Sunday, 12 June 2005

Better outlook for semiconductor industry

It does look as though the semiconductor industry is picking up, with the past week seeing a string of positive news on the industry.

On 8 June, the US Semiconductor Industry Association (SIA) reported that global semiconductor sales are expected to rise by 6 percent in 2005 to a record $226 billion, more than previously forecast, driven by demand for personal computers and mobile phones. The association also projected a compound annual growth rate of 9.8 percent through 2008.

Excess inventories seem to be a diminishing concern. "By the end of the first quarter of this year, excess inventories had been largely worked off and are no longer a factor in our outlook," George Scalise, president of the SIA, was quoted as saying.

These optimistic projections appear to be backed up by corporate forecasts last week.

Texas Instruments raised its second-quarter earnings forecast from a range of 25 cents to 29 cents a share to 27 cents to 30 cents per share, while its revenue target was raised from a range of $3 billion to $3.24 billion to a range of to $3.12 billion to $3.24 billion. Rising demand for its wide array of microchips that power cell phone, communication products and entertainment systems is expected to feed these increases. Further, it said that excess inventory, which had weighed on revenue in recent quarters, had been cleared.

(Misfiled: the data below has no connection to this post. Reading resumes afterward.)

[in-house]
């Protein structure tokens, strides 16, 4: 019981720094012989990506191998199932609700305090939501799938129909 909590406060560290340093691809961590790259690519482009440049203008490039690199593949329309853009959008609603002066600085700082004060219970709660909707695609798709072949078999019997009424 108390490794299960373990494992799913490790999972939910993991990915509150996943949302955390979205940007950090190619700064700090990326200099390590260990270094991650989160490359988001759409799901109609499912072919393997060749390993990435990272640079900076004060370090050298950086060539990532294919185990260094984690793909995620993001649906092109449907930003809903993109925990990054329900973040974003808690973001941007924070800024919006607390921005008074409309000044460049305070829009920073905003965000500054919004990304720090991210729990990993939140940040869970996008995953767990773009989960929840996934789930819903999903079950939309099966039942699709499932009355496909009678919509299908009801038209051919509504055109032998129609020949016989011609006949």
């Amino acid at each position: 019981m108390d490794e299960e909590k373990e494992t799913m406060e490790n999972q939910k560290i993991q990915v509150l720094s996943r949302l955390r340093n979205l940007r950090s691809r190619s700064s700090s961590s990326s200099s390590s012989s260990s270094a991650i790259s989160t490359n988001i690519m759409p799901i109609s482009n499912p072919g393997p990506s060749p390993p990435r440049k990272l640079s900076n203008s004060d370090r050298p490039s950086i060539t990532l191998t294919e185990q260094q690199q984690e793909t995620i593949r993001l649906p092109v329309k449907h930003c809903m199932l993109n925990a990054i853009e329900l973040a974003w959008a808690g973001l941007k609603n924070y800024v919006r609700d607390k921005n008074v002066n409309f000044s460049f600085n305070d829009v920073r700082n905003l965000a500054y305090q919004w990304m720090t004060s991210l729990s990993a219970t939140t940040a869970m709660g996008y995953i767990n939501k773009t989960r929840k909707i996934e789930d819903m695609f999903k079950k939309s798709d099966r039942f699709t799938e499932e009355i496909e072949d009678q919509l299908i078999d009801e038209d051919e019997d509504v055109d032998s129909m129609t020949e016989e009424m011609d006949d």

Taiwan Semiconductor Manufacturing, the world's top contract microchip maker, raised its forecast for shipments to an increase of 11 to 13 percent from the first quarter and its estimate for gross profit margins to about 40 percent, the high end of its previous 38-40 percent estimate. It's main competitor, United Microelectronics, had earlier reported a 1.6 percent rise in sales for May from April.

Intel, the world's largest chip maker, raised its revenue and profit margin forecast for the second quarter, citing strong demand for its Centrino notebook computer chips. Its sales target was raised to $9.1 billion to $9.3 billion from $8.6 billion to $9.2 billion in April, while quarterly gross margins was raised from 56 percent to 57 percent.

Intel's rival, Advanced Micro Devices, also said last week that demand for the chip maker's products is "robust" across the board.

National Semiconductor, a maker of chips that control power consumption in electronics, reported that earnings in its fiscal fourth quarter rose to $132.1million from $94.2 million a year earlier and reported that orders for new chips rose 12 percent from the previous quarter.

LSI Logic, a maker of microchips used in data storage devices, raised its revenue forecast for the second quarter to a range of $465 million to $475 million from its previous estimate of $450 million to $465 million. It cited better-than-expected growth in its DVD recorder products as a reason for the improved estimate.

And in a further sign of bullishness for the industry's future, Semiconductor Equipment and Materials International reported on 9 June that China is expected to build 20 new semiconductor fabrication plants over the next four years.

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